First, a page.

Determining the size of a zone still eludes me. How do you determine the number and size of zones when you are in a combat situation in Dresden Files?
Zones represent ease of movement and the ability to manœuver. But also, remember that…
Zones serve the scene
Zones are thus a tool to use as you see fit to frame the scene the way you want. They're decidedly not about simulating a place "right" or anything like that.
Is this a sniper battle? There are several zones between the parties, and they're long, narrow bands. This gives lots of opportunity for ducking into cover and being shot at if someone (foolishly?) tries close the distance.
Is this a fistfight? Do you need more than one zone? Consider Harry duking it out with the gang of lycanthropes by the highway. There are a few zones there, but the existence of each is strictly for scene-framing purposes:
So there you see how the zones are really determined by the needs of the scene.
Rules of thumb
However, there are some useful rules of thumb if the needs of the scene don't answer the question of whether something is a zone or more than one zone:
However, zones are necessarily an abstraction and one layout for a particular scene won't necessarily be the right layout for another scene in the same location. The sniper-fight layout of banded zones wouldn't make sense for a fistfight in the same street. Neither would the layout of Harry's fight with the lycanthropes by the highway make sense for a magical duel that raged across the whole highway, stopping traffic – nobody cares about half-ditches then.
So, zones are determined by how they need to serve the action that's about to unfold.
The nice thing about zones though, is that they're very forgiving. You could lay out the zones for a fight in several different ways, and all of them will work. They'll influence the scene differently of course, but all of them will be interesting. You don't have to get them perfect.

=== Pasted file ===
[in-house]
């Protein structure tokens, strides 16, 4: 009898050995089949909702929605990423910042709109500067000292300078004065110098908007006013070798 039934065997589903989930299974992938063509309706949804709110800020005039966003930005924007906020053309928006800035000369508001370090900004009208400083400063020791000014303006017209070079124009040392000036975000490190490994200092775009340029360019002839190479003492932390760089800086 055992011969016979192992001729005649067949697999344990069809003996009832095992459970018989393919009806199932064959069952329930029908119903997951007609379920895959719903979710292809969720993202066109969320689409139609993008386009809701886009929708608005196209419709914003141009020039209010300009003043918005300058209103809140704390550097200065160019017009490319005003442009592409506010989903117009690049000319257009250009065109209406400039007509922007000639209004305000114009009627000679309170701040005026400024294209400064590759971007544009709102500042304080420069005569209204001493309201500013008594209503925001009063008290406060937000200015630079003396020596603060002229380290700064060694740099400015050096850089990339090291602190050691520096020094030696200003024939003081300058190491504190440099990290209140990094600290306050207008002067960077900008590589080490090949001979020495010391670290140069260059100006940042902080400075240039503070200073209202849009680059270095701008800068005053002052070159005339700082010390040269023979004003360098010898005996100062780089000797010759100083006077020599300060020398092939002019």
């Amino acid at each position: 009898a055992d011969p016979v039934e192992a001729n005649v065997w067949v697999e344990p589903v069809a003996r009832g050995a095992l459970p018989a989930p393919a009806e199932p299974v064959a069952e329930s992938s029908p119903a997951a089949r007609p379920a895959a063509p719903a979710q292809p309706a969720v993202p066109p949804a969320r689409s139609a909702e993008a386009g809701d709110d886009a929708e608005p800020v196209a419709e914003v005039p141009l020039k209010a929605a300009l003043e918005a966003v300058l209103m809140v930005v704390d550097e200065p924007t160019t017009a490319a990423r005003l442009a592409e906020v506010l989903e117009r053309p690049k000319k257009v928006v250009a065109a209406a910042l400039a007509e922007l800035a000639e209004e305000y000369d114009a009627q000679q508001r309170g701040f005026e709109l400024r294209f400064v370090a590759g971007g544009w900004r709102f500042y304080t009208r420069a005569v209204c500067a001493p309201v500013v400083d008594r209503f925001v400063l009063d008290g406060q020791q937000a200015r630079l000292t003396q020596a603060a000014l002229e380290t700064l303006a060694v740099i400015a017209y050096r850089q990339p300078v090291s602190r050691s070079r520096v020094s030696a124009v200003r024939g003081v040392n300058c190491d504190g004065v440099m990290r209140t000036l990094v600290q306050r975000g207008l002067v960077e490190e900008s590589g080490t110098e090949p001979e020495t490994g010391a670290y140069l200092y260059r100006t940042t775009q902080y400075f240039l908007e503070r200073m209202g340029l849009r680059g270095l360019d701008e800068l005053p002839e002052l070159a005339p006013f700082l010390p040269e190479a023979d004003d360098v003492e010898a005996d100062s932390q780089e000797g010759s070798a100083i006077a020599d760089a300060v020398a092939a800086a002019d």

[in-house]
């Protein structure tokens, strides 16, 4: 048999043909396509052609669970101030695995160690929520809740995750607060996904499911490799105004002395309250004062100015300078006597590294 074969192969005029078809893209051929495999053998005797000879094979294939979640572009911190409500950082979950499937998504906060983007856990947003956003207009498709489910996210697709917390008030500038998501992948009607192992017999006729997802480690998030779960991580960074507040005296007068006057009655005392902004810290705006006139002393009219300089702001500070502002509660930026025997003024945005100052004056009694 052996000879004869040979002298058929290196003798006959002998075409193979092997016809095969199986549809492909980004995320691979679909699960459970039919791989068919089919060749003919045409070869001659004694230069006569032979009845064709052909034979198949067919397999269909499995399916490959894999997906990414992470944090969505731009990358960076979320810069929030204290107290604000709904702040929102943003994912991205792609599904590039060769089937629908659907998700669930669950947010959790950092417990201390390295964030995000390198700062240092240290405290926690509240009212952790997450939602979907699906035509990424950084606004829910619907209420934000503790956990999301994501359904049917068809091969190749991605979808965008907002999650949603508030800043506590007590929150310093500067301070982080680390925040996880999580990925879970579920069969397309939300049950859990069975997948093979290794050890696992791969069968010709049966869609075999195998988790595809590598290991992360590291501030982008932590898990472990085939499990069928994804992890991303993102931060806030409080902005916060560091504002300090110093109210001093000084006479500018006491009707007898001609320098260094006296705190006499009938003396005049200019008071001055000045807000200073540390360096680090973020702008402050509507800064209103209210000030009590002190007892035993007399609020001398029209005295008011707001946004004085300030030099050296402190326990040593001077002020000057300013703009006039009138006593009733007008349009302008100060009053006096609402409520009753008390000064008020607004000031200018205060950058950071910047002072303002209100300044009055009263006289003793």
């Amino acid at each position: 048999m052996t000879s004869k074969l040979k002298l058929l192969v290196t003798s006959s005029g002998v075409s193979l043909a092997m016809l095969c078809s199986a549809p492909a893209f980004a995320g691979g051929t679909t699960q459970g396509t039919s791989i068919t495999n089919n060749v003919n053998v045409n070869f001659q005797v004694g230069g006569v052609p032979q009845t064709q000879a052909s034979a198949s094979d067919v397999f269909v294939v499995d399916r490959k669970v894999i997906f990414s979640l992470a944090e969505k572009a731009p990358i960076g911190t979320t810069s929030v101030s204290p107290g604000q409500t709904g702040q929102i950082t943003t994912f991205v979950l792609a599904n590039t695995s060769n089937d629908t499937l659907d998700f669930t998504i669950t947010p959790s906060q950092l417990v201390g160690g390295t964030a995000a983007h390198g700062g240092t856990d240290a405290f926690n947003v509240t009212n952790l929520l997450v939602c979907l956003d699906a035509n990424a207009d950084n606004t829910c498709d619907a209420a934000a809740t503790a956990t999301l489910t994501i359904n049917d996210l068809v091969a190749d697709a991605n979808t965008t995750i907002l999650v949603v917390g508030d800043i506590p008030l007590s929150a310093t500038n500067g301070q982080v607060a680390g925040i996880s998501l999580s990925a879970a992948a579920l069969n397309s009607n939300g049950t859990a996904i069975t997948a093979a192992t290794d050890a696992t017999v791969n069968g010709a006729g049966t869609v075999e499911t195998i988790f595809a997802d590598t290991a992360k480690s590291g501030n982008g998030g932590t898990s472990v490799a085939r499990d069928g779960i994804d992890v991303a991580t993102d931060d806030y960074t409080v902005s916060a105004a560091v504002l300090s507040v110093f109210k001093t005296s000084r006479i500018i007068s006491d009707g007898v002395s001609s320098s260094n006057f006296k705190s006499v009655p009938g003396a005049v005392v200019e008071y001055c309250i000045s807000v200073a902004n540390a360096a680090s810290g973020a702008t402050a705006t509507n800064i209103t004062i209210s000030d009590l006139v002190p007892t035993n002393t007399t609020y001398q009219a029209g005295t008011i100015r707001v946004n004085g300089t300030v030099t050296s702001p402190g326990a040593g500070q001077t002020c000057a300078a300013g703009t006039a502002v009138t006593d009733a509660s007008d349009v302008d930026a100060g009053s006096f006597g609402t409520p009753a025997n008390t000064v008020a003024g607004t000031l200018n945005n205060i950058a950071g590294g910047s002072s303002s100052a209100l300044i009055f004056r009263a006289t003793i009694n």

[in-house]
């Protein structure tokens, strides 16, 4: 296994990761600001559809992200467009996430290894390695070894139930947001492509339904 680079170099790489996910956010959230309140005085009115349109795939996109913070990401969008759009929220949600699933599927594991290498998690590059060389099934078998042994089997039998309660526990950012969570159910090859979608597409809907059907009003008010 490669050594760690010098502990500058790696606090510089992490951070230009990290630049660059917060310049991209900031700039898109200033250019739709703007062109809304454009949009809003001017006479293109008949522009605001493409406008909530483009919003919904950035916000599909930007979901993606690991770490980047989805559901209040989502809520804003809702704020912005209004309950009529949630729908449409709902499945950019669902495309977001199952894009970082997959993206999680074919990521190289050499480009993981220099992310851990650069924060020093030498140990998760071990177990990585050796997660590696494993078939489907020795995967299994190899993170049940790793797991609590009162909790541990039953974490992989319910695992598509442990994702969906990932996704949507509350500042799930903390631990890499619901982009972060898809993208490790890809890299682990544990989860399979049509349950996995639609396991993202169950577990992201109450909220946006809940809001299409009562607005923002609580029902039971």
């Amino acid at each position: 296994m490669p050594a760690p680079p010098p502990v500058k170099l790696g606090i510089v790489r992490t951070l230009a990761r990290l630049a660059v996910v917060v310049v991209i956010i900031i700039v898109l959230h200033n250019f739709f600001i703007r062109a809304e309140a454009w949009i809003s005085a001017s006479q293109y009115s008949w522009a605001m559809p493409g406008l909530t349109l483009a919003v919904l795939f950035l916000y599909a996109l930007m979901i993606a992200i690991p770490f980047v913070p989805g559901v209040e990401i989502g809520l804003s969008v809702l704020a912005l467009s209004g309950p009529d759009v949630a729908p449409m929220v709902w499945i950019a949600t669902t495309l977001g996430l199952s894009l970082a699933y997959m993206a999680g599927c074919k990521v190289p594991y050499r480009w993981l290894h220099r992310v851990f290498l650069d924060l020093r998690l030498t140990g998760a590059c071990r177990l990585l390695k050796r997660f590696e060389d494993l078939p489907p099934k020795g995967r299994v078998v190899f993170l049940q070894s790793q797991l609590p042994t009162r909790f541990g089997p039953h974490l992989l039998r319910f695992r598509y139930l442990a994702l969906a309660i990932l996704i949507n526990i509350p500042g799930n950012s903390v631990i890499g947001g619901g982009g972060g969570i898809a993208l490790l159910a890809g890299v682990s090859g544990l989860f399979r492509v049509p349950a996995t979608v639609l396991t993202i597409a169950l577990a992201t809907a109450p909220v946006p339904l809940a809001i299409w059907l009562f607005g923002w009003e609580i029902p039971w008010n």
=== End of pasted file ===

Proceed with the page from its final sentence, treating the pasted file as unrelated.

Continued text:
Example zone layouts
A highschool gym during a basketball game
Victor Sells' beachhouse
Judging just from memory of how the fight and the shooting with Sells, the demon, and the scorpions went, I think these zones would suffice (though of course some other layout would also work):
Simply put, in all Fate 3rd Ed Games (of which DFRPG is one; also Spirit of the Century, Diaspora, and Starblazer Adventures), the size of the zones is story determined.
They're big enough to require shooting past, small enough to go HTH with anyone inside, and divided as needed for story purposes.
When I last played SOTC, the GM had us in several combats with very different sized zones.
Combat one: The hotel hall. Each hotel room was a zone. The halway itself was a 3 zones, each with 4 rooms off of it. Bathrooms were ignored for simplicity.
This gave us a good enough idea that he didn't actually DRAW the map, but simply described it. Numbering is mine, and the rooms aren't to scale.
The second example from the same campaign was the Queen Bee's lair - on an airfield in Norway...
Zone 1 Runway N (2,3)
Note that I used two different methods of drawing the maps, too...
You can take a map (like the hotel) and just divide off large rooms as needed, using rooms as zones premade for you...
Or, you can simply use numbers or labels, and draw connection lines. Either works fine.
And fate isn't the first game in print to use such a system. Crimson Cutlass did so back in the 80's. And all the classic Interactive Fiction works do so as well... both on computer and in gamebooks and solo-modules. It's highly flexible, and reinvented often because it's so powerful.
The answer to his is highly situational, because like most things in the Dresden Files... there is no true answer.
There really is only a cost for moving between zones, so you don't want to make zones so big that it seems strange that your players and NPCs can easily move within such a huge area. Take the example of having a Wizard's duel at a baseball arena.
If the whole playing field was one zone, that means that people could enter the zone from opposite ends and immediately get into close combat, or move through the zone extremely quickly. Now that might be an appropriate zone size if all my players are Wizards with super speed or Werewolves high on the light of the moon, but is likely far too big for mortals.
From there you attempt to determine what is appropriate and dramatically acceptable. If they are going to get into close fighting, maybe I make the area around each of the bases a zone, as well as having the benches for each team being their own zones. Now you have a series of zones that are appropriate for the situation at hand.
If I am instead having a big chase scene where they are in cars and fighting it out while they drive through the streets, the zones of course need to be bigger. Then it might be appropriate to have every "street" be its own zone as they maneuver through the city.
When it comes to Dresden Files, I just go with instinct. There is no right way of doing it and there really is no wrong way either. You will quickly know if what you made is too big or too little and can adjust accordingly.